Strong participation in Global Supply Chains (GSCs) (aka Global Value Chains (GVCs)) is an indication of the structural transformation at the heart of the ‘Africa we want’ described in African Union’s Agenda 2063 project. We discuss challenges at measuring GSCs and report new input- output based measures (upstreamness and downstreamness of exports) at several levels: across countries, regions, and sectors over the period 1995-2015. We also report participation measures based on firm-level data and new estimates of factors affecting participation of sectors in GVCs over the period 1995-2015. On average, for both Africa and MENA, exports have a low content of imported intermediates and exports undergo further transformation in destination countries before reaching consumers. Compared with other regions, both Africa and MENA mostly engage in supply chain trade with countries outside their respective region. Firm-level estimates for several countries show that African firms are scarcely engaged in supply chain trade. In sum, in spite of regional trade agreements focussing on reducing trade barriers to intra-regional trade, regional value chains have failed to develop in both regions.

Countries with high growth rates in services also display high growth rates in goods. Africa has not participated in the explosive growth in services (a factor of 10 between 1980 and 2014). In spite of some catching up over 2000-14, the gap of trade in services with other regions has widened. GVC participation rates in services (high and low-tech) in Africa and MENA have not increased between 1995 and 2015. The slow growth of participation in GVCs could then reflect slow growth in trade in services and low levels of GVC participation in services sectors. High trade costs hamper bilateral trade. Gravity-based estimates show that average bilateral trade costs for SSA countries were over twice (close to twice for MENA countries) those of the 15 largest importers in 1995 with a catch up rate of 21 percentage points by 2015 for MENA (about twice the SSA catch up rate). Assume that bilateral GVC participation depends on bilateral costs which in turn depend on indicators of hard (national data infrastructure like telecoms) and soft infrastructure (like regulatory policies). Then, the intensity of GVC is positively associated with telecom subscriptions with a direct elasticity of 0.4 and an indirect effect through a reduction in trade costs of 0.25.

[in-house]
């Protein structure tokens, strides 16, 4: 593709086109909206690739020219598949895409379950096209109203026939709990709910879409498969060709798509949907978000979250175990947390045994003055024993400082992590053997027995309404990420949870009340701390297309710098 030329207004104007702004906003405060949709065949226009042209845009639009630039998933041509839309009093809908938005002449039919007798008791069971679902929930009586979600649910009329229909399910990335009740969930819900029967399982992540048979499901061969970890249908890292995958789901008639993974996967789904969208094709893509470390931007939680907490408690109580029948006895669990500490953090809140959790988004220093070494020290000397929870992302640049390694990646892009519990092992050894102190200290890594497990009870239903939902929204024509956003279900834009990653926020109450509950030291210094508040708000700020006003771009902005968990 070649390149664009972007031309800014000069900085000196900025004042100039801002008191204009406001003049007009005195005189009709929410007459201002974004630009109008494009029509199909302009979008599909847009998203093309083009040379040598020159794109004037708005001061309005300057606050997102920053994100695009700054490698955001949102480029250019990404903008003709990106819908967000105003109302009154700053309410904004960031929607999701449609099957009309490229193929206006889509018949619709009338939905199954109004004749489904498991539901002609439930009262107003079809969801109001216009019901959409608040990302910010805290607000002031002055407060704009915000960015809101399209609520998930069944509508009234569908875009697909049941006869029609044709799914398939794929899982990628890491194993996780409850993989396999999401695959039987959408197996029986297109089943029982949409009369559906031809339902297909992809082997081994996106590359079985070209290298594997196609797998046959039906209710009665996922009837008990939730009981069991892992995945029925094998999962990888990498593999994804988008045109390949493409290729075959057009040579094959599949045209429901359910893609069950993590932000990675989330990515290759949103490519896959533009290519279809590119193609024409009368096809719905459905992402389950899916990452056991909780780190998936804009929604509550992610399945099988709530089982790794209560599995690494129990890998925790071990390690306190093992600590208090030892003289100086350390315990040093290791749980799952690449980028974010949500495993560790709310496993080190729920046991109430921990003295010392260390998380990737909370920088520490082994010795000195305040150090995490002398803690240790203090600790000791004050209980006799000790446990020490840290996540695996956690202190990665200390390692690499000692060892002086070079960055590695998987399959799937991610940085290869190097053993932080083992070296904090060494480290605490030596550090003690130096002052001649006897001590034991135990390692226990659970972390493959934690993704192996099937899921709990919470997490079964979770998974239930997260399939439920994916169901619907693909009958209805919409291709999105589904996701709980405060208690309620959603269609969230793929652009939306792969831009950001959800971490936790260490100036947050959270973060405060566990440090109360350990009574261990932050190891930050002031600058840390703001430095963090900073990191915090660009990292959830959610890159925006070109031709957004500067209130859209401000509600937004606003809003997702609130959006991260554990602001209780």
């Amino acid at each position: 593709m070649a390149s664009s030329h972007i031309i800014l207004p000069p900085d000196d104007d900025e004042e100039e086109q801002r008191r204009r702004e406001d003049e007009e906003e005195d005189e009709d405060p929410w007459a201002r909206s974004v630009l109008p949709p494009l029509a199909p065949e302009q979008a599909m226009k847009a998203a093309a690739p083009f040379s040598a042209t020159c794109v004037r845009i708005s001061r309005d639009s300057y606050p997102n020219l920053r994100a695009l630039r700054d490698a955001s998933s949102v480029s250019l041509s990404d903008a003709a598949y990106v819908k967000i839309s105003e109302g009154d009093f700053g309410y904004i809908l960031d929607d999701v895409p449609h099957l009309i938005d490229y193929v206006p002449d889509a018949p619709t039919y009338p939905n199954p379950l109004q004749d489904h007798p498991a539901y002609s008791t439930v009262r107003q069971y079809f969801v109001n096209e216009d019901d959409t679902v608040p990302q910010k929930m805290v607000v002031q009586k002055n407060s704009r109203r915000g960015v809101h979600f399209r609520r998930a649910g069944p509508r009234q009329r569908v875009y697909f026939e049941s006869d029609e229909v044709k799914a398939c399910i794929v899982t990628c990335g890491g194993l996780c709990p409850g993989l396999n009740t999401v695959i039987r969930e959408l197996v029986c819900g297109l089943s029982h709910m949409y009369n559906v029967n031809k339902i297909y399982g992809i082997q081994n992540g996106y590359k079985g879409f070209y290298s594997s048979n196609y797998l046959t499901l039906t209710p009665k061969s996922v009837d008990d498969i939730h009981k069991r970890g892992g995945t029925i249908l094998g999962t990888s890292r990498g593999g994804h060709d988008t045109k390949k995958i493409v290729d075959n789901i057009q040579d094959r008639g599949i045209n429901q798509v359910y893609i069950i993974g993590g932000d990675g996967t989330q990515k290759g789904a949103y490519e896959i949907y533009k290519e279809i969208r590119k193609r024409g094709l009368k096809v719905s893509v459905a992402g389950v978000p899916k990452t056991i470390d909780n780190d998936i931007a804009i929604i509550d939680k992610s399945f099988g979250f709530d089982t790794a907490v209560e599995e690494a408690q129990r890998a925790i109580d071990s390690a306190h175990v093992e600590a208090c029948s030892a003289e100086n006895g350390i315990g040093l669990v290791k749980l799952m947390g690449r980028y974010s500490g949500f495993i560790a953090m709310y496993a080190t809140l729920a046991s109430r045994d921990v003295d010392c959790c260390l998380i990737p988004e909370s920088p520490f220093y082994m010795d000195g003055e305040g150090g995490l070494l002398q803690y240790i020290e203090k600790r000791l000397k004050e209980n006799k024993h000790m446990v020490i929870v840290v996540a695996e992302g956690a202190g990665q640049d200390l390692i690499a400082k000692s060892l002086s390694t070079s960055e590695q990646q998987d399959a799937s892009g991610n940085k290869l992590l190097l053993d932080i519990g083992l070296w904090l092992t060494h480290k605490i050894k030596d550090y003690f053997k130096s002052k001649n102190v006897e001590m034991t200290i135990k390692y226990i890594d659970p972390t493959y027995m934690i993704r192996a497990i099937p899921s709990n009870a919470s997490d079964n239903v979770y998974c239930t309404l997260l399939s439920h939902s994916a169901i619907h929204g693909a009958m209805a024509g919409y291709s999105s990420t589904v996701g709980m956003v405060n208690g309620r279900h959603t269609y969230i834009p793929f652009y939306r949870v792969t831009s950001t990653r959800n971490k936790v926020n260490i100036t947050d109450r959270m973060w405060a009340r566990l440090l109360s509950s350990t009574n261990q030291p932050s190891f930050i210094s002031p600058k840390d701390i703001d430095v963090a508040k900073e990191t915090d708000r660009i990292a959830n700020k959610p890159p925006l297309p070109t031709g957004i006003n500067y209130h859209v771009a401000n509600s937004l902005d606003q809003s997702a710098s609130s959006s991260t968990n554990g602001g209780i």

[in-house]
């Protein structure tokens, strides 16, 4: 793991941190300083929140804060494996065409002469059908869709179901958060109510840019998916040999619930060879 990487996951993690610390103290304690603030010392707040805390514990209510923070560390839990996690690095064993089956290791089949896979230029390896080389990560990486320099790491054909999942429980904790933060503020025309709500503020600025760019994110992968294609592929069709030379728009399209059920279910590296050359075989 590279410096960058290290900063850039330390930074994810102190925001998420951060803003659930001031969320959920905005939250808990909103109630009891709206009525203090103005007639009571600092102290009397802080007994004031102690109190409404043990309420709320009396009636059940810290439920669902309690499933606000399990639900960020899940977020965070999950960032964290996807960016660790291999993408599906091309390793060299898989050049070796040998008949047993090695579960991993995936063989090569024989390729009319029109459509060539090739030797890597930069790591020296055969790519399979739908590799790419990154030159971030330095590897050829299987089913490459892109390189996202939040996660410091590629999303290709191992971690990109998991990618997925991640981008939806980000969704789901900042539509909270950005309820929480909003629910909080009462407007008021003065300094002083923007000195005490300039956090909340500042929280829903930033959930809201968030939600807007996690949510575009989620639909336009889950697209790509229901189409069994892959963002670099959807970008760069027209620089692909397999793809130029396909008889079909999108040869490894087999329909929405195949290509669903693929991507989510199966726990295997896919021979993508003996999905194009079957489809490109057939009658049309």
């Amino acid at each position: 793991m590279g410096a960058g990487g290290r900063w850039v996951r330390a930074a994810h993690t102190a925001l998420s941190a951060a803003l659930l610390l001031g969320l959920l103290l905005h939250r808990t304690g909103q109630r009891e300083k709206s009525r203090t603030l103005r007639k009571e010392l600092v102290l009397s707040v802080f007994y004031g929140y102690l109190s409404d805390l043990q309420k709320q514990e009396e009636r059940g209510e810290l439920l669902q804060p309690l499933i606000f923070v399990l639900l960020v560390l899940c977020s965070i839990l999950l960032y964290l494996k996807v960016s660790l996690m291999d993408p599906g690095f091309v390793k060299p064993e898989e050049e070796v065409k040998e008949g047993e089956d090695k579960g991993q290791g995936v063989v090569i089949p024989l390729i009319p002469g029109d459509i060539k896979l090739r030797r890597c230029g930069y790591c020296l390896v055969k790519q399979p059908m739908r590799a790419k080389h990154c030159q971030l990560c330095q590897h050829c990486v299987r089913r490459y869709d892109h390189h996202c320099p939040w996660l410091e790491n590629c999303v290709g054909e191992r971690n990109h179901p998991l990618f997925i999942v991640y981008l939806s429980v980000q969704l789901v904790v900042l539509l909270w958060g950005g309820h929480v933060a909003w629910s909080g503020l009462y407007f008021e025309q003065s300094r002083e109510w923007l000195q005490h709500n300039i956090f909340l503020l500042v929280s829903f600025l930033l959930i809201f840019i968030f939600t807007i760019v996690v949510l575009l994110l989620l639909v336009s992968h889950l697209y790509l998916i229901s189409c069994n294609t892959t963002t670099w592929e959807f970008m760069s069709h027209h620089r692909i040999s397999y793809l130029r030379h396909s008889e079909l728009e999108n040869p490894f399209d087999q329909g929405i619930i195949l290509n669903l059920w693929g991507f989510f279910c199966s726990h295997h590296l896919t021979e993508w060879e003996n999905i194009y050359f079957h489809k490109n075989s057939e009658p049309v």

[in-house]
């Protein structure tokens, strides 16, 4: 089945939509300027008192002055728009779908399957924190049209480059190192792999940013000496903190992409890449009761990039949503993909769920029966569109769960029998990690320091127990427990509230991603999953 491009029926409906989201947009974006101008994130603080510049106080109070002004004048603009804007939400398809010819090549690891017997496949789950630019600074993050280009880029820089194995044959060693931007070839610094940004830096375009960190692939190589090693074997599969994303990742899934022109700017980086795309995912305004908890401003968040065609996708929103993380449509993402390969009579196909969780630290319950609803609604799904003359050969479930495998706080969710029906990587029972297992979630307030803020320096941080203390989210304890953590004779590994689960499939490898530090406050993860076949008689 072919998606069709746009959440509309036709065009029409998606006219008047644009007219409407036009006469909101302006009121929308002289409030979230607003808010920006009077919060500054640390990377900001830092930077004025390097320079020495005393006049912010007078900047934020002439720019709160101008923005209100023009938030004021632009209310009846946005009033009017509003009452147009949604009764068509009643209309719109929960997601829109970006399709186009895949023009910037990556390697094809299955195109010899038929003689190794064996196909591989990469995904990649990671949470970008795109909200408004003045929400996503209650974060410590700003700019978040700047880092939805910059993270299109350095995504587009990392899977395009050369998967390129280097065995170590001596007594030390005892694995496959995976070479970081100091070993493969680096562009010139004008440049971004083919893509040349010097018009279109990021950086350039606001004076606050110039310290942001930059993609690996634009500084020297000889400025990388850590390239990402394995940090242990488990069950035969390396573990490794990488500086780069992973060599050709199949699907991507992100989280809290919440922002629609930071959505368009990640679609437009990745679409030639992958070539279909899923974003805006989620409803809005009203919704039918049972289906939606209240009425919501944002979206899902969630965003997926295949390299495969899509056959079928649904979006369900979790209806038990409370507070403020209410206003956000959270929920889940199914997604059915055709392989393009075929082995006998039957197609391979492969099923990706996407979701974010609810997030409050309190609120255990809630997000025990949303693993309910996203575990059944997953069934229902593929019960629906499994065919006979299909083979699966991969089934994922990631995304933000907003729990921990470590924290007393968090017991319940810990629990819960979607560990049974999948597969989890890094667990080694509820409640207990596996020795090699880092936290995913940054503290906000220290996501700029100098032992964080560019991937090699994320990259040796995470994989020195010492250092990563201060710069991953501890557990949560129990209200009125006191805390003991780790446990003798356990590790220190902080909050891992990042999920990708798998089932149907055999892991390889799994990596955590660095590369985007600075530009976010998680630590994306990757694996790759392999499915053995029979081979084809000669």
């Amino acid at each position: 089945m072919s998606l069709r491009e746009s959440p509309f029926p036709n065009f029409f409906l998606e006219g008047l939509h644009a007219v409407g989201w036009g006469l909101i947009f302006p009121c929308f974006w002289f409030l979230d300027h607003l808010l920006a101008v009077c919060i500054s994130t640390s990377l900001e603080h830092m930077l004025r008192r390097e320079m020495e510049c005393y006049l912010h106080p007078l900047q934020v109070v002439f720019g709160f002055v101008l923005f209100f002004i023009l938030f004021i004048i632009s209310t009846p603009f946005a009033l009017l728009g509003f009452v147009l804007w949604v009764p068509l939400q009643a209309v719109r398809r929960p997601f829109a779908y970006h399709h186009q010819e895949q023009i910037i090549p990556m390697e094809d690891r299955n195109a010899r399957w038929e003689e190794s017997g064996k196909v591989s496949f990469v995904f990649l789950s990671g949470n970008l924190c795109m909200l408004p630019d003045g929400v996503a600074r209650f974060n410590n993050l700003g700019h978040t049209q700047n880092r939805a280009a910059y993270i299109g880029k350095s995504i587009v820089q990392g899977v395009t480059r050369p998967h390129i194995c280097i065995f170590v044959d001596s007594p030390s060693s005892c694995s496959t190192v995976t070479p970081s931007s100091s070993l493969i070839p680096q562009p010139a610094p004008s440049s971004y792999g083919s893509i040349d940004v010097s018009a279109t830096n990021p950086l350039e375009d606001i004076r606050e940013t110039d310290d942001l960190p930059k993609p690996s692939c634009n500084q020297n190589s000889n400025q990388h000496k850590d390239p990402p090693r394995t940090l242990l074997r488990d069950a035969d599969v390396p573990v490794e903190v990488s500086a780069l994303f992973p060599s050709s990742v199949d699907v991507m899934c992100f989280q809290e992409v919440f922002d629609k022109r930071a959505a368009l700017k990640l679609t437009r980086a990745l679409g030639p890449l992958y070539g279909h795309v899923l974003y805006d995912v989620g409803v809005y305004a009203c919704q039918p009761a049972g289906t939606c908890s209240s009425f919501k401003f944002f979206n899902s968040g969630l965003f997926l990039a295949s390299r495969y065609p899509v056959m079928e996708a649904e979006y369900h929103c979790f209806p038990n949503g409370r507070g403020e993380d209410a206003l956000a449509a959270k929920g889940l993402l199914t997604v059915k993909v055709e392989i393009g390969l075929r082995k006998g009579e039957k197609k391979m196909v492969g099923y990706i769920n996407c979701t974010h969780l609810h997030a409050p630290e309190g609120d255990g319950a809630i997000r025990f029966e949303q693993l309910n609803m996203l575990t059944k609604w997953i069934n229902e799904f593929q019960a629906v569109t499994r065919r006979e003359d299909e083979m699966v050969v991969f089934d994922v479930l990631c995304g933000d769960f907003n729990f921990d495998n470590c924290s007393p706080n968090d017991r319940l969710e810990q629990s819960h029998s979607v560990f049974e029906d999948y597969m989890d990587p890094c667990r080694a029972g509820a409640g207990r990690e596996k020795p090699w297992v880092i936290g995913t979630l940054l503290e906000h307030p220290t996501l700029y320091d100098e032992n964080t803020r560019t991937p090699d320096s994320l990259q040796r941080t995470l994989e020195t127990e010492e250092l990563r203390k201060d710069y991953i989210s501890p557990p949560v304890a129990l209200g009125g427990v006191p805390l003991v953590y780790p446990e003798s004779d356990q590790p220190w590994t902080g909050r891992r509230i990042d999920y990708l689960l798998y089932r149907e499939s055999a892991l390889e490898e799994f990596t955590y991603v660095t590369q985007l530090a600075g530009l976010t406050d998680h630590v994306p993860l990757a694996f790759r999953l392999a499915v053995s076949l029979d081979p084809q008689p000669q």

Link to the WP.

Market Integration Across Africa: Progress and Challenges Ahead, 2020, AfDB Working paper n°342. with Jaime de Melo and Zakaria Sorgho


Treaties implemented by Regional Organizations (ROs) among which the eight Regional Economic Communities (RECs) have piloted integration across the African continent. The recently created Africa Continental Free Trade Area (AfCFTA), effective since May 2019, is the latest effort along the roadmap started with the Abuja Treaty of 1994 and continued with the launch of ‘Agenda 2063’ on the 50th anniversary of the OAU. This survey has two objectives: take stock of progress at market integration and understand the causes of the African ‘proximity gap’. The review singles out two areas for reducing intra-regional trade costs: adopting simple rules of origin, i.e. rules that are business friendly rather than business owned (details in annex A3) and ‘taking seriously’ the Trade Facilitation Agreement (TFA). New estimates suggest that if the average time in customs for imports at the African Union level were to be reduced to the average time for exports, that is reduced by 49 hours, this would be equivalent to a reduction of 2.7% on tariffs in importing countries.The greatest challenge ahead is increasing the provision of Regional Public Goods (RPGs). These are under-provided across the continent. Because this survey is mostly about economic integration, we only coverevidence of RPGs in two areas: peace and security and cross-border infrastructure. For both, the evidence suggests that provision of these RPGs has been low. Greater provision would be conducive, if not essential, to the success of African regional integration.